Wednesday, September 30, 2020

The Seven Saints

 Siblings who were heroes in their time, each was dedicated to a holy pursuit and exemplified it to an incredible degree. It has been decades since then, and they are considered holy figures. Especially for adventurers or other outsiders to normal society, the saints are an excellent way to pursue faith, along with strong personal virtues and goals to align with.

A depiction of the saints can be identified most easily by a golden body part, differing depending on the saint in question. An image of a woman with chaotic golden lines along her skin however is blasphemy, and is often a sign of great evil.

Yashtas, Saint of Song

Weaver of the saints' many tales, throughout her life she struggled to spread her name without losing her sense of self, or becoming distorted in the minds of the public. Sometimes those who inherited her charge seek only personal fame to the exclusion of all else, and are warned by her teachings about the risks of such behavior. 

Body: tongue

Symbols: purple, crescent moon, snapdragon, quartz, peacock, rapier

Task: grow your reputation, leave memories

Boon: speak a message to any people you can see, which they will surely hear even if whispered amid a storm.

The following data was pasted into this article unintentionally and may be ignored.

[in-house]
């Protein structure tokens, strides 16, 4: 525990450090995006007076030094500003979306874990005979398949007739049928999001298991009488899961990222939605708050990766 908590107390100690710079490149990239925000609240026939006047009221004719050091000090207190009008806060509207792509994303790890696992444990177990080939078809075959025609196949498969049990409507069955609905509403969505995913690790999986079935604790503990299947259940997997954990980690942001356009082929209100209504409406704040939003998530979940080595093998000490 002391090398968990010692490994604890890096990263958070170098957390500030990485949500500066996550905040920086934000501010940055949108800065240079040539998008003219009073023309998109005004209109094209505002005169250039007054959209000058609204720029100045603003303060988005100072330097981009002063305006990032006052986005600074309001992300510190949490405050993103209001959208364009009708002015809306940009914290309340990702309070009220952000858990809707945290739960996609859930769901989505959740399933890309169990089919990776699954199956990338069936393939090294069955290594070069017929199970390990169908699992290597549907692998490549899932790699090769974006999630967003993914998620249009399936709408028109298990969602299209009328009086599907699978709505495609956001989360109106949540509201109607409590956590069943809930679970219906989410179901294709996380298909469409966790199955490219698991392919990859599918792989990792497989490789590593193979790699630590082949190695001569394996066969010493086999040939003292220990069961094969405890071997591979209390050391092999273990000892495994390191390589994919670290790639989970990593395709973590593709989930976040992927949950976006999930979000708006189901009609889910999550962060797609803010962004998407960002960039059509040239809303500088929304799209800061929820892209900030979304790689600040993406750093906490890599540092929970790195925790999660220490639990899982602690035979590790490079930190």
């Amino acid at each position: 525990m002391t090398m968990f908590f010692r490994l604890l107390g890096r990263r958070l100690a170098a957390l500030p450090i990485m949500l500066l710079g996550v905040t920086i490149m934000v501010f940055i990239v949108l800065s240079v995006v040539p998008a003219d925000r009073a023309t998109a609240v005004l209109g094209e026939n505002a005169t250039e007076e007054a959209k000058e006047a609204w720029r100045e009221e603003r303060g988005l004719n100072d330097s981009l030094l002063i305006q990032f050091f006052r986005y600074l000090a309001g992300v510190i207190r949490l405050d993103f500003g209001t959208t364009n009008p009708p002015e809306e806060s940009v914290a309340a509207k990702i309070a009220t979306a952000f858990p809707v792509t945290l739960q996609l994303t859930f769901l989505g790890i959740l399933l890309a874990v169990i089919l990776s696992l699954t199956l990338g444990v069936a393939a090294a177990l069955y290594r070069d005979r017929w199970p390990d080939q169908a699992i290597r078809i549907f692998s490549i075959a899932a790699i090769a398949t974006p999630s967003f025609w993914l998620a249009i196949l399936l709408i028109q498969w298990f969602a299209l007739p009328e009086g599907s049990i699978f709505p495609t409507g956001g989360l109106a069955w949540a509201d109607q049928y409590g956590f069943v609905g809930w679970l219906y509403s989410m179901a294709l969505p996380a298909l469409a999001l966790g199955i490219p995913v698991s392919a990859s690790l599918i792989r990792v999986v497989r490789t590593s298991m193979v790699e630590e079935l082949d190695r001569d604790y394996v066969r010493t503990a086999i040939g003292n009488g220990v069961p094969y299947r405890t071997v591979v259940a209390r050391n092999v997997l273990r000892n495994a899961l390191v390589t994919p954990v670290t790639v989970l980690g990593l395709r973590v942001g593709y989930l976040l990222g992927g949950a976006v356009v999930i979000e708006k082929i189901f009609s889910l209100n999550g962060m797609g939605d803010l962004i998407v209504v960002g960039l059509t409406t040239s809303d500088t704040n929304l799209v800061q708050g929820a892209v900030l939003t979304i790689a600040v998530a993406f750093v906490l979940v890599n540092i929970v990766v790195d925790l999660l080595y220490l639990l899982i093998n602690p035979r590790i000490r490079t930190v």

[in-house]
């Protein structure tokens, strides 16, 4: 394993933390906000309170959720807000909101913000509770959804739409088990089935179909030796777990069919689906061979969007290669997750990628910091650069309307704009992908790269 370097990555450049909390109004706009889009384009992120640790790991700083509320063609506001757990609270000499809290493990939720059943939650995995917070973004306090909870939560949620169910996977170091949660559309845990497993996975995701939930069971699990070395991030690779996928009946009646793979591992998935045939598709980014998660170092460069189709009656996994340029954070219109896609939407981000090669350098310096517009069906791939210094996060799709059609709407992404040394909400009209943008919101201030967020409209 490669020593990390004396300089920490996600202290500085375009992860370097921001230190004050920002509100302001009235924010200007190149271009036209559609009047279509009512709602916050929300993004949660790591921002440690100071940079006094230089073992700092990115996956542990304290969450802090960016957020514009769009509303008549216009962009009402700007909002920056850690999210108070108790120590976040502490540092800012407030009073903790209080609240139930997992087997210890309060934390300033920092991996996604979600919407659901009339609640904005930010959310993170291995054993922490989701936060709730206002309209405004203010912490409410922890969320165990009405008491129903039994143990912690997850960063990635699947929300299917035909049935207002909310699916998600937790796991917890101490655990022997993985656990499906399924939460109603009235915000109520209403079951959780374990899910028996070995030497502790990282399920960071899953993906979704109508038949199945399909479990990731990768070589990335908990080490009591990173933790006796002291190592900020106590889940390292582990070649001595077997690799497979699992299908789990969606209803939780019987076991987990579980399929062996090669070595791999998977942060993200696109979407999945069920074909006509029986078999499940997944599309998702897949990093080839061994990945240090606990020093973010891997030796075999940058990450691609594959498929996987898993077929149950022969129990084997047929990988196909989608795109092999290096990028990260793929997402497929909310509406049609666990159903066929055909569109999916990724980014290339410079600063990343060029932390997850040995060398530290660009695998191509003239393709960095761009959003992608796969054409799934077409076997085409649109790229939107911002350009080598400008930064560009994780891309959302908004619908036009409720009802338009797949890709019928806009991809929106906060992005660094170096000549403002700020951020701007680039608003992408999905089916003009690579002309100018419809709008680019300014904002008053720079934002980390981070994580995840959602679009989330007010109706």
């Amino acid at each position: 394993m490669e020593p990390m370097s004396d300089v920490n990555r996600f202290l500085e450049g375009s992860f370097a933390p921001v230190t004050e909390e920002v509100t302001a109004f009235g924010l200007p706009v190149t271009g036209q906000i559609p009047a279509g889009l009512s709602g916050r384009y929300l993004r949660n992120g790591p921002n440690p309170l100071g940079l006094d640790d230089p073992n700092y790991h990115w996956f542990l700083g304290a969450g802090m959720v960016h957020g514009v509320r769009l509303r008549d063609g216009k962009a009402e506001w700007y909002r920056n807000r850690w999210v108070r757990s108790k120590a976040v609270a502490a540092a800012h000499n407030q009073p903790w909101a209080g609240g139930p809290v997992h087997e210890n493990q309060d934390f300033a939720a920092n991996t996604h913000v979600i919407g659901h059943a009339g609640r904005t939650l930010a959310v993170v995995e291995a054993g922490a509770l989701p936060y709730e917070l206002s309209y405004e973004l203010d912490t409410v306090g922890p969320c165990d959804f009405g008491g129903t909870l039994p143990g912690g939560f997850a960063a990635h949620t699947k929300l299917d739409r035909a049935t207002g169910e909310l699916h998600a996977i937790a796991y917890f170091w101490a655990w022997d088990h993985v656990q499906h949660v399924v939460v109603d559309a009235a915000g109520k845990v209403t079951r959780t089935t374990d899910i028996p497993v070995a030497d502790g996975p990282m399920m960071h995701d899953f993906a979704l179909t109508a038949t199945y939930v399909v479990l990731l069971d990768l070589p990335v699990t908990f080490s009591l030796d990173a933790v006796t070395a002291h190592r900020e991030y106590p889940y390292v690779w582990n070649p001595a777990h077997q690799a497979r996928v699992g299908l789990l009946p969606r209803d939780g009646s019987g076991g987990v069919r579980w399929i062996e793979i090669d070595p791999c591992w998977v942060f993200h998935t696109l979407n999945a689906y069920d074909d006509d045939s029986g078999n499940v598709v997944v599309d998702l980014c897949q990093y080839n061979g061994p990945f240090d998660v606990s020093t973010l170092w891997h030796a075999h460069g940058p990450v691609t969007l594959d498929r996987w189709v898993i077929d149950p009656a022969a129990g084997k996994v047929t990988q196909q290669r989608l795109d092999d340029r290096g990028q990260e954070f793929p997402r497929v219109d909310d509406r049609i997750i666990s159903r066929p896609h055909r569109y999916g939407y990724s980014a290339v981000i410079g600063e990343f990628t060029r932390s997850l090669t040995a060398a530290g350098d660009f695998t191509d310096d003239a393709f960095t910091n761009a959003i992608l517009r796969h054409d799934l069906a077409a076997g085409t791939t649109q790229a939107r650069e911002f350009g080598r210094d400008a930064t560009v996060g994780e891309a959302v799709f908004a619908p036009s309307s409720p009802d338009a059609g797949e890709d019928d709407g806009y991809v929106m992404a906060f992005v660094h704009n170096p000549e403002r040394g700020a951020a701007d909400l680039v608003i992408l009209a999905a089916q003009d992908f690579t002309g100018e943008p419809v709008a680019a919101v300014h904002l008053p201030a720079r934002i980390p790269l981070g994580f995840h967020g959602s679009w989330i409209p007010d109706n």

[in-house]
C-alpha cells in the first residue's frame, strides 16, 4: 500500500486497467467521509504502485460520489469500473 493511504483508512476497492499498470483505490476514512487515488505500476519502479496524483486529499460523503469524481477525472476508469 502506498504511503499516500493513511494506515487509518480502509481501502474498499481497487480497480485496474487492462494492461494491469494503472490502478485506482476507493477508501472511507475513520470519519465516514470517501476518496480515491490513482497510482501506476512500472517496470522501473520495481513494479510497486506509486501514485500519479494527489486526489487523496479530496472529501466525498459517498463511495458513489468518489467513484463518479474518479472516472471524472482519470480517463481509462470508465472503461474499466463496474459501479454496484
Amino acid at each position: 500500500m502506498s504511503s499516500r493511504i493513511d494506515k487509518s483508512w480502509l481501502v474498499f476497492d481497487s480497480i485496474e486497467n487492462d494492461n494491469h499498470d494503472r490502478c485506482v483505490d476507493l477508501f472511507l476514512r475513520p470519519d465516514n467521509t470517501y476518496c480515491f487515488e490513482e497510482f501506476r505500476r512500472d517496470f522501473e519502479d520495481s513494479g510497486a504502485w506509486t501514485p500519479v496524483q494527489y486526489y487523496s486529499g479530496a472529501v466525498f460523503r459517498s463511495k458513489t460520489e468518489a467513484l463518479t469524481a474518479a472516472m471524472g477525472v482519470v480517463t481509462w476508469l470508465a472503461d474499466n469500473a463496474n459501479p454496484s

Priestess, by Mahealani Rodrigues

Ishrar, Saint of Roads 

Never satisfied in one place for long, Ishrar saw many lands and tried always to leave any place she visited better than she found it, a difficult feat at times. Her followers are almost all nomads, and oftentimes traders though she mainly lived on the land.

Body: feet

Symbols: orange, cooling wind, daisy, opal, deer, spear

Task: come to a place you’ve never been

Boon: your step is sure, and you will not tire until you next stop walking.

Amarin, Saint of Battle

A mistress of weapons and all manner of fighting styles, she sought power but struggled with an inner rage that often drove her to unwarranted violence. It is thought that later in life she was able to find peace, but to this day many of her followers seek only might and care little for the restraint she tried to uphold.

Body: teeth

Symbols: red, black cloud, carnation, ruby, tiger, lance